In the following days, from April 25 to the 27th, I was questioned repeatedly. I was asked by Mr. Hendricks and Mr. Stanford about the Philippine currency taken from banks. I prepared a statement in reply to all their questions. In my report I also mentioned about the seizure by the Japanese authorities of the Philippine National Bank funds in Baguio.

After a week of separation, I received for the first time letters from my wife and other members of my family. They arrived in Manila last Sunday, April 22. My son-in-law, Ambrosio Padilla (Paddy), and my brother-in-law, Jose Lontoc, drove all the way from Manila to Tubao to get them. My family is now staying in an “entresuelo” in the grand old house owned by Paddy’s mother located in Rodriguez Arias St. In the letter, my wife wrote that on the way to Manila, they passed by Paniqui, Tarlac, to the house of my other son-in-law, Ramon Cojuangco. Ramon confirmed the death of my daughter, Natividad (Neny). I became almost desperate. When we were taken to the U.S. Headquarters in La Union we met some friends from Manila who were officers of the USAFFE. One of them was Major Nakpil who told me of Neny’s death. Before this, I refused to believe it.

My eldest daughter, Lily, and her family were all in good health. I have a new grandson, born during the battle for liberation of Manila. I have two grandchildren now, the other being Josie.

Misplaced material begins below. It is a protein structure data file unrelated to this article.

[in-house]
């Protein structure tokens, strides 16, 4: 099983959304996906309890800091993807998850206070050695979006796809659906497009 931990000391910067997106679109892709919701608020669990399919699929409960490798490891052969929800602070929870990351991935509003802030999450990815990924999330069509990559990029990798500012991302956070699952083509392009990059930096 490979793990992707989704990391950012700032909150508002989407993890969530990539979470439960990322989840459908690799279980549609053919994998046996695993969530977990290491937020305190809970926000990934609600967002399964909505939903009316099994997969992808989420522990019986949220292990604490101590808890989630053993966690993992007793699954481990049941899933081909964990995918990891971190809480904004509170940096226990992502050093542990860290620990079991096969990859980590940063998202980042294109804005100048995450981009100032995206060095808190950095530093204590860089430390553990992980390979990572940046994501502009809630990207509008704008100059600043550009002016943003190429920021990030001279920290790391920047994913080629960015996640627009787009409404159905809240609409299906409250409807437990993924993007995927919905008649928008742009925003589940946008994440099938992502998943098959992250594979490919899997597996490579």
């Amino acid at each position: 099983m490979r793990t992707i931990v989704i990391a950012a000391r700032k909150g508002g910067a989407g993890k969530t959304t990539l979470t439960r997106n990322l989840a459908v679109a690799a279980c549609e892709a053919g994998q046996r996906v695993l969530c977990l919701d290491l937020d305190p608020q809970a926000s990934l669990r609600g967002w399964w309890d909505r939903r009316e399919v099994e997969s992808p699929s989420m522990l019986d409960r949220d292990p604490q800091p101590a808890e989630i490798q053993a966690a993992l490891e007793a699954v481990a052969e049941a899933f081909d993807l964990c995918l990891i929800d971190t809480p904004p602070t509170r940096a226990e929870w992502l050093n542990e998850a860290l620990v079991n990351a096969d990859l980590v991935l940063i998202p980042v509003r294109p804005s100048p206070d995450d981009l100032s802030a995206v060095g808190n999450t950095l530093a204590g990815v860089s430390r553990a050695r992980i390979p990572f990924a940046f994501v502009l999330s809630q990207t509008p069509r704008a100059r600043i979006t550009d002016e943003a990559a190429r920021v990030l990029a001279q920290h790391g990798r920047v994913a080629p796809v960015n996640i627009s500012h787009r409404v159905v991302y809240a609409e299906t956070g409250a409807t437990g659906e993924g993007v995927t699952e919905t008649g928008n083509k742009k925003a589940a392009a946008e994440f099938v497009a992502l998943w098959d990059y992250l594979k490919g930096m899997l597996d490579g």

I also learned about the burning of all our houses. But we would have preferred to lose all if only Neny could have been saved.

Mr. Stanford is a very friendly and understanding gentleman. He promised to do all he could for us. He is a Republican and freely expressed his opinion. Naturally, he opposed many of Roosevelt’s policies. Among other things, he said that all allied nations must be made to defray the expenses of the war.

The next morning, we were all happy, having heard from our families and knowing that they were back safely in Manila. At about 11 a.m., an American Lieutenant came to advise that we were leaving at 12:30 p.m. All of us became very sad. We did not know our destination. I tried to get permission to be allowed to go to the house of the Padillas because it was just nearby. My request was denied. At 1 o’clock, a harsh looking Captain came in a big truck. We were ordered to board the truck. The Captain followed us in a jeep. We were escorted by American guards with rifles. We were told not to talk to anybody.

The truck headed for Quezon Boulevard, and when it turned right on Azcarraga St., we all thought we were being taken to the Bilibid Prison. But we drove by the Bilibid Prison and went straight along Azcarraga St. to the North Port. We heard the Captain asking for directions to Pier 8. We were lost for a while; we even went beyond Tondo Church. Finally, we got to Pier 8.

We were left in the open truck for two hours with the sun blazing down on us. We could have been allowed to leave the truck to be in a shady place since the whole place was under the control of the Army. Here we got an inkling of what kind of treatment was in store for us. The Filipinos around who apparently recognized us, looked at us with sympathetic eyes. Apparently, the delay was due to the fact that we waited for the four trucks loaded with prisoners from Bilibid Prison. Among the prisoners we recognized Gov. S. Aquino of the 3rd District, Gov. Urquico of Tarlac, Hilario Camino Moncado and Francisco C. de la Rama. Later, we found out that the two leaders of the Hukbalahap, Luis Taruc and Casto Alejandrino, were also with them.